And that’s not a good thing for sports.

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Don’t believe the Toronto Raptors hype

Sure, the Toronto Raptors are having the best season in their franchise’s history, and there’s an argument to be made that they could take down the best teams in the Eastern Conference and advance to their first ever NBA Finals appearance. But it’s Toronto.

The Raptors are prominent under-achievers, they have been since they entered the league back in 1995. They’ve had some great players, some great teams, but the organization simply hasn’t been able to win when it matters. It’s happened time and time again, and it’s happened a lot in recent years, with the Raptors simply unable to break through the ceiling despite three Atlantic Division titles in the past four years. It almost feels like you could put the Golden State Warriors in Toronto Raptors uniforms, and they would find a way to bow out in the second round. It’s simply not in their franchise to be a solid team in the post-season.

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I actually like the Raptors, they came to my hometown of Victoria, BC for training camp this summer and I got the chance to meet DeRozan, Lowry, the whole gang pretty much. I follow the Portland Trail Blazers out in the West, but I always keep tabs on the Raptors just because they’re “Canada’s team” and they’re always on the local sports stations. I remember the Andrea Bargnani days, the Jose Calderon era, Chris Bosh backpacking the team for a handful of years, and I truly want the Raptors to go all the way this year. It’s just not going to happen. Not with the Boston Celtics and Kyrie Irving standing in their way, and past that, they’d still have to get by LeBron, which they never have, and never will be able to do. I don’t care how bad the Cavs are playing right now, come playoff time, LeBron becomes a different level of dominant, and he could single-handedly take down any team in the NBA, except for Golden State.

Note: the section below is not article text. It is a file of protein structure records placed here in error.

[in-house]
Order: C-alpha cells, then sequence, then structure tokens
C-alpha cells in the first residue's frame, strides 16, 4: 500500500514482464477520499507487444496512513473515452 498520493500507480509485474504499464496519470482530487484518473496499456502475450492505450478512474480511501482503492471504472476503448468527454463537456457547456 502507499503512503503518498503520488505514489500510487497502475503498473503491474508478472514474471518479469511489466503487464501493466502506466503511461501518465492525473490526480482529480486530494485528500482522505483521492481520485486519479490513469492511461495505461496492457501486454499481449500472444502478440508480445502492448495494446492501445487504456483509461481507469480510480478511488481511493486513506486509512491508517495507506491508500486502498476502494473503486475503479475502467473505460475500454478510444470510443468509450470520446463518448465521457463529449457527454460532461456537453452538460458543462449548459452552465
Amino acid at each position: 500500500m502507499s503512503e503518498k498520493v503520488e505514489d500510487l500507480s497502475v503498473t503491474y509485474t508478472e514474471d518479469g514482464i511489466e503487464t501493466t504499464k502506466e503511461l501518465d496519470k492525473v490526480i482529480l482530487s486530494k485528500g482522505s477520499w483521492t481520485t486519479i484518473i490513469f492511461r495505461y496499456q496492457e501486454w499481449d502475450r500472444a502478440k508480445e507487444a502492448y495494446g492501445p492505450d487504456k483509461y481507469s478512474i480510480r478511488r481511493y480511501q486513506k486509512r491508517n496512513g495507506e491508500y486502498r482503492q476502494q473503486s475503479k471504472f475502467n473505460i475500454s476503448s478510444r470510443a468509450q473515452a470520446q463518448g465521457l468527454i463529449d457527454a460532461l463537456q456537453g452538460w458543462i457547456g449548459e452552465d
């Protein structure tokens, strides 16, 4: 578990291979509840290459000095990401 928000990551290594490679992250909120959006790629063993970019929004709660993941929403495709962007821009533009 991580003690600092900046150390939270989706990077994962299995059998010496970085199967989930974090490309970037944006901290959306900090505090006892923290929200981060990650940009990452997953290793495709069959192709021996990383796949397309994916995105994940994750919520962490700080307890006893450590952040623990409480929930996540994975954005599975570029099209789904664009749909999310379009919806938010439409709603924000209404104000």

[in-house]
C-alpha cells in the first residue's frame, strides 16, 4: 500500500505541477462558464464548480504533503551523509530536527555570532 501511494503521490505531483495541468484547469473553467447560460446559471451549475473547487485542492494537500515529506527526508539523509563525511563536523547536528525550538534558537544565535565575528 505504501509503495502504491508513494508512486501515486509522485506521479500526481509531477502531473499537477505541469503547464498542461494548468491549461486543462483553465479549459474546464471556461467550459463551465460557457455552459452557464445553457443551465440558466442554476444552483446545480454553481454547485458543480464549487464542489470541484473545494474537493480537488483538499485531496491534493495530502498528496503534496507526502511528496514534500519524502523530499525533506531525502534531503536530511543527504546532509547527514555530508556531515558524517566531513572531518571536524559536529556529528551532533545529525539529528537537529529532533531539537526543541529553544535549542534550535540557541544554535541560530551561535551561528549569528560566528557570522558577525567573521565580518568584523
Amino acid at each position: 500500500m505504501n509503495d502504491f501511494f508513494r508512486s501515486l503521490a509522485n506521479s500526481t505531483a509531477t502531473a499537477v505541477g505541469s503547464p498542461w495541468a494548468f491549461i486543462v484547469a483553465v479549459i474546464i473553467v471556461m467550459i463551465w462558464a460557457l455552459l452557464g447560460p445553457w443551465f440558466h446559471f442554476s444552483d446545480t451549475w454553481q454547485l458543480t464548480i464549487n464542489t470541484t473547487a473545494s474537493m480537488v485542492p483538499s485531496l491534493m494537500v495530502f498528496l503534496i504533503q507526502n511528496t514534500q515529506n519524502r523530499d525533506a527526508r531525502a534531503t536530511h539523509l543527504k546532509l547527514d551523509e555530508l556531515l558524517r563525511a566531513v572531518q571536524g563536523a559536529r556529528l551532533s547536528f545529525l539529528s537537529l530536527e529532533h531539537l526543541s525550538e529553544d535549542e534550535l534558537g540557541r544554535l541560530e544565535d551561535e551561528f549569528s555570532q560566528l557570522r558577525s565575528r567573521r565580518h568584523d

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And that’s really the bottom line. Even if the Raptors do have a miraculous run and find their way out of the Eastern Conference for the first time in franchise history, there’s no way, and I mean NO WAY this team beats the Golden State Warriors in a best-of-seven series. Unless Curry and Durant go down at the same time, the Warriors are winning the championship this year. You could put the Houston Rockets and the Boston Celtics all on one combined team, they’re not beating the Warriors. The Warriors are better than the dynasty Bulls or Celtics, the only team I could see standing somewhat of a chance against them is the early 2000’s Lakers because of the inside presence of Shaquille O’Neal, but it would still be close. The NBA Finals trophy simply isn’t up for grabs this year. Not without a miracle anyways.

While the Raptors currently lead the Eastern Conference down the home stretch and are on pace for a 60-win season, it’s best not to get hopes too high for Toronto, even though the hype up here in Canada will be through the roof if they do indeed get past the Celtics and the Cavaliers. While their bench has been terrific this year, Lowry and DeRozan aren’t enough to get past the likes of LeBron and Kyrie’s Celtics.